Clayton Stoner, who played in the WHL and NHL, has joined the Victoria-based South Island Royals program as a coach. According to the organization, Stoner “will be joining our U15, U16 and U18 teams for the 2020-21 season as an associate coach and advisor of player development.” . . . Stoner was a third-round selection by the Minnesota Wild in the NHL’s 2004 draft. He played with the Wild and Anaheim Ducks before injuries forced his retirement. . . . He played three seasons (2002-05) with the WHL’s Tri-City Americans.


Inquiring minds are wondering at what “other leagues” the dart is aimed . . . LOL!



Beer

May 8, 1957, belonged to Flin Flon . . . Frey to step back after today’s draft . . . Pats sign top prospect Bedard

Bombers
The 1957 Memorial Cup-champion Flin Flon Bombers. (Photo: reminder.ca)

OK. It’s obvious that you need a hockey fix. Well, you’ve come to the right place . . .

It’s May 8, 1957. The Ottawa Canadiens and Flin Flon Bombers are playing Game 7 of the Memorial Cup final in Regina’s Exhibition Stadium.

The Bombers will take a 2-1 lead into the third period. . . .

Flin Flon is led by the line of Ted Hampson between Paddy Ginnell and Mel Pearson. Ginnell got the game’s first goal at 17:23 of the FlinFlonfirst period, with Pearson counting at 18:14. Mike Legace got Ottawa to within a goal at 19:43 of the second period.

The goaltenders are George Wood for Flin Flon and Ottawa’s Claude Dufour.

Sam Pollock is running Ottawa’s bench, with Bobby Kirk the Bombers’ coach.

We now take you to Regina’s Exhibition Stadium and the play-by-play voice of Lyle Armitage, all thanks to Flin Flon radio station CFAR. All you have to do is click right here and scroll down a couple of items.

While you’re listening, you may want to read about the series and the hijinks that went on. . . . That’s all right here in a history I wrote a few years ago.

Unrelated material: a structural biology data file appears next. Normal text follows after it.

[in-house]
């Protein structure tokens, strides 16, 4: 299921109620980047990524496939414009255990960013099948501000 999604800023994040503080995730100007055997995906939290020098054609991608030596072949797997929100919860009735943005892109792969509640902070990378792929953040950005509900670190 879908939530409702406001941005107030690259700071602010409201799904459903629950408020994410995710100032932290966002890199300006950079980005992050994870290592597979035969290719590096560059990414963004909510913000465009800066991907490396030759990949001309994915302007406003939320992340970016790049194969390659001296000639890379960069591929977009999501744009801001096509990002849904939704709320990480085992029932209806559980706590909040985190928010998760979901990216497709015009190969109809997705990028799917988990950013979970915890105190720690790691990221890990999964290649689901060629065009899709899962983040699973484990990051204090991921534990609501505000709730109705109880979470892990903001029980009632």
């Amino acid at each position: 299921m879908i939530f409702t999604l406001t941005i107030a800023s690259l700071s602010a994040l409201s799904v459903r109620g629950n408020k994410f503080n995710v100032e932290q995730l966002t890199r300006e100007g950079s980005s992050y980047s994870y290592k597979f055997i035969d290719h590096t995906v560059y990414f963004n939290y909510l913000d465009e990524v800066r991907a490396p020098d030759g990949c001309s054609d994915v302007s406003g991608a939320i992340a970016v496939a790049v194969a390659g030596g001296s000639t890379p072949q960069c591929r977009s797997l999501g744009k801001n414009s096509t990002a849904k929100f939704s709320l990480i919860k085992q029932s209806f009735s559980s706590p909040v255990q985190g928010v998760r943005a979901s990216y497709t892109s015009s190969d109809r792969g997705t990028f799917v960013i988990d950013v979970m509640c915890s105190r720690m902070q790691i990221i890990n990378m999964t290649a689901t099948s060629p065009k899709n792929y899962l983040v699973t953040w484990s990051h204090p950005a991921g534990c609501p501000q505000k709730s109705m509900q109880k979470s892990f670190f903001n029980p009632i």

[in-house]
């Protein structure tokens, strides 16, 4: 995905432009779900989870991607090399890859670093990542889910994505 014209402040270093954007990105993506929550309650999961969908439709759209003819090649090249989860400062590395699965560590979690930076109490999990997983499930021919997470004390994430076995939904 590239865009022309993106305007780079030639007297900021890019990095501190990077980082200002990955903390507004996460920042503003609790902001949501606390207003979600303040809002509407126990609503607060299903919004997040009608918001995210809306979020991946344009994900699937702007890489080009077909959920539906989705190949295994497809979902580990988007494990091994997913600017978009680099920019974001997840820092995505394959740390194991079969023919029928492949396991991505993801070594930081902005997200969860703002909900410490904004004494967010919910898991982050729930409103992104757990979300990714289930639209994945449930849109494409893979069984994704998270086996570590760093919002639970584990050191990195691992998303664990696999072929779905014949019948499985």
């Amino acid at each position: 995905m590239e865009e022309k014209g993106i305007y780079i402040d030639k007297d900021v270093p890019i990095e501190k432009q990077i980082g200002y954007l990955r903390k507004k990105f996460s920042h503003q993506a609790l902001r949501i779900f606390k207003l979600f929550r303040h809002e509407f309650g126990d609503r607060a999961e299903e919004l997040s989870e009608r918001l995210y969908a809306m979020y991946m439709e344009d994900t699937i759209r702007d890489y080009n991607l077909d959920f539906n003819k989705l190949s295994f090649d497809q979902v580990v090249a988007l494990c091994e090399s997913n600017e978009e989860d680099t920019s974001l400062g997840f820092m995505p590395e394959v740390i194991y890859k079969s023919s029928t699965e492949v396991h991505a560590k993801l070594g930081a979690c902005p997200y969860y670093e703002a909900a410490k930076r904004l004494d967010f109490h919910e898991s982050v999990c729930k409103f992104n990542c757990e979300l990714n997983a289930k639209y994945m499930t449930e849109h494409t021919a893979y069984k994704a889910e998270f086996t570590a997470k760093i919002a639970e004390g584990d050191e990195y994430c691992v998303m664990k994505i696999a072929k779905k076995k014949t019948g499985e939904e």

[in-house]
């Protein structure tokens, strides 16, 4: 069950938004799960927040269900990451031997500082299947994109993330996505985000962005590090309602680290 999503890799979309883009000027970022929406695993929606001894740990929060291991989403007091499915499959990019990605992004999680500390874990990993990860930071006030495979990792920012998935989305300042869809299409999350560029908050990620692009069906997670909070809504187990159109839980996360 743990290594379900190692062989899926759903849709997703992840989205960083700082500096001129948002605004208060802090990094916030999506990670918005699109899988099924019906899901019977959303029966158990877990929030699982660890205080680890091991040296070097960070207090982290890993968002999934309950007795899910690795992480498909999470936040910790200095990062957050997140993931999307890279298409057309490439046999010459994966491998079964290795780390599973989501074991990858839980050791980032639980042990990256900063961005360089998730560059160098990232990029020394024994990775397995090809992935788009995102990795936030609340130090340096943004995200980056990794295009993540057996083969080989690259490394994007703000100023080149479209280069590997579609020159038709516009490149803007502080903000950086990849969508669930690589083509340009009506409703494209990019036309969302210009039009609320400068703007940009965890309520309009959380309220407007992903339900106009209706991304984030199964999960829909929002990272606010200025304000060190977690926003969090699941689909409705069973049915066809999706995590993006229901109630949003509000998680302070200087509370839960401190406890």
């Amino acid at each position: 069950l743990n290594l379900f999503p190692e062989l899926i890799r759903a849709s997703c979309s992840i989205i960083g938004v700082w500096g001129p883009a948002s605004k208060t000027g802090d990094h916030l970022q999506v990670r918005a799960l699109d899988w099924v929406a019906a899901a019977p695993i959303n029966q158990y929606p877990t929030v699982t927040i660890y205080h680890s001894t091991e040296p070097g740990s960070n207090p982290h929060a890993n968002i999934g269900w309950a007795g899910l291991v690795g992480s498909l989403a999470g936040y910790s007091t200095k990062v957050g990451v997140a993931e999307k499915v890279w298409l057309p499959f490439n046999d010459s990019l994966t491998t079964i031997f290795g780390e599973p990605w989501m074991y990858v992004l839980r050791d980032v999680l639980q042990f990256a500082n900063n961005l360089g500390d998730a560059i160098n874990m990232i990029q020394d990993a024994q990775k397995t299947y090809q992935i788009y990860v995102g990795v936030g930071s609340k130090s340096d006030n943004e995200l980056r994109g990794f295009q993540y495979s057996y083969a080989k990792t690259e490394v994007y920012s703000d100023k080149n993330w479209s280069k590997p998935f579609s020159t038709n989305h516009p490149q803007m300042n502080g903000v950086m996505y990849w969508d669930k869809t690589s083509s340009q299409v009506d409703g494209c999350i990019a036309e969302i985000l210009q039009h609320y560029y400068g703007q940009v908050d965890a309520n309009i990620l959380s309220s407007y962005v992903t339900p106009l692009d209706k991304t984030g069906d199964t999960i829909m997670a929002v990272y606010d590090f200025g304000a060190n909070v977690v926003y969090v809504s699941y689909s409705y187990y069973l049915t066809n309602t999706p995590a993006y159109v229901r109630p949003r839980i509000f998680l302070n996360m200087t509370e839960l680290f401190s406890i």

Hampson, now 83, went on to play 676 regular-season NHL games, putting up 108 goals and 245 assists. He has been an NHL scout since 1983-84, the last eight seasons with the Vancouver Canucks.

When CFAR first aired a replay of Game 7’s third period earlier this month, Hampson was listening and, at the same time, texting with Erin Ginnell, 51, one of Paddy’s sons. Erin scouts for the NHL’s Vegas Golden Knights.

“It was pretty special,” Erin told me via email.



Bob McKenzie of TSN tweeted on Tuesday afternoon that “the 2020 Ivan Hlinka-Wayne Gretzky U-18 tourney scheduled for August” in Edmonton and Red Deer “is going to be cancelled.” . . . As he pointed out, it is the “first big event for the 2021 NHL draft class and 2003-born players.” . . . He also suggested that Hockey Canada is looking at what to do with its U-17 and World Junior Summer Showcase camps and series. The U-17 event is scheduled for July, with the Summer Showcase in August. . . . “No one is optimistic, obviously, but decisions on those still to come,” McKenzie tweeted. . . . Don’t forget, too, that the 2019 U-17 World Hockey Challenge is scheduled for Charlottetown and Summerside, P.E.I., from Oct. 31 through Nov. 7.



The Regina Pats will select F Connor Bedard of North Vancouver with the first selection Patsin the WHL’s bantam draft today (Wednesday). The Pats signed Bedard, 15, to a contract on Tuesday. . . . Bedard has been granted exceptional status by Hockey Canada, something that allows him to play full-time in the WHL as a 15-year-old. It used to be that a player in that age group was limited to five games with a WHL team until his club team had its season end. However, F Matt Savoie of the Winnipeg Ice, who wasn’t granted exceptional status prior to last season, got into 22 games in 2019-20 and would have played even more had he not suffered a concussion in December. . . . Greg Harder of the Regina Leader-Post has more on the Bedard signing right here.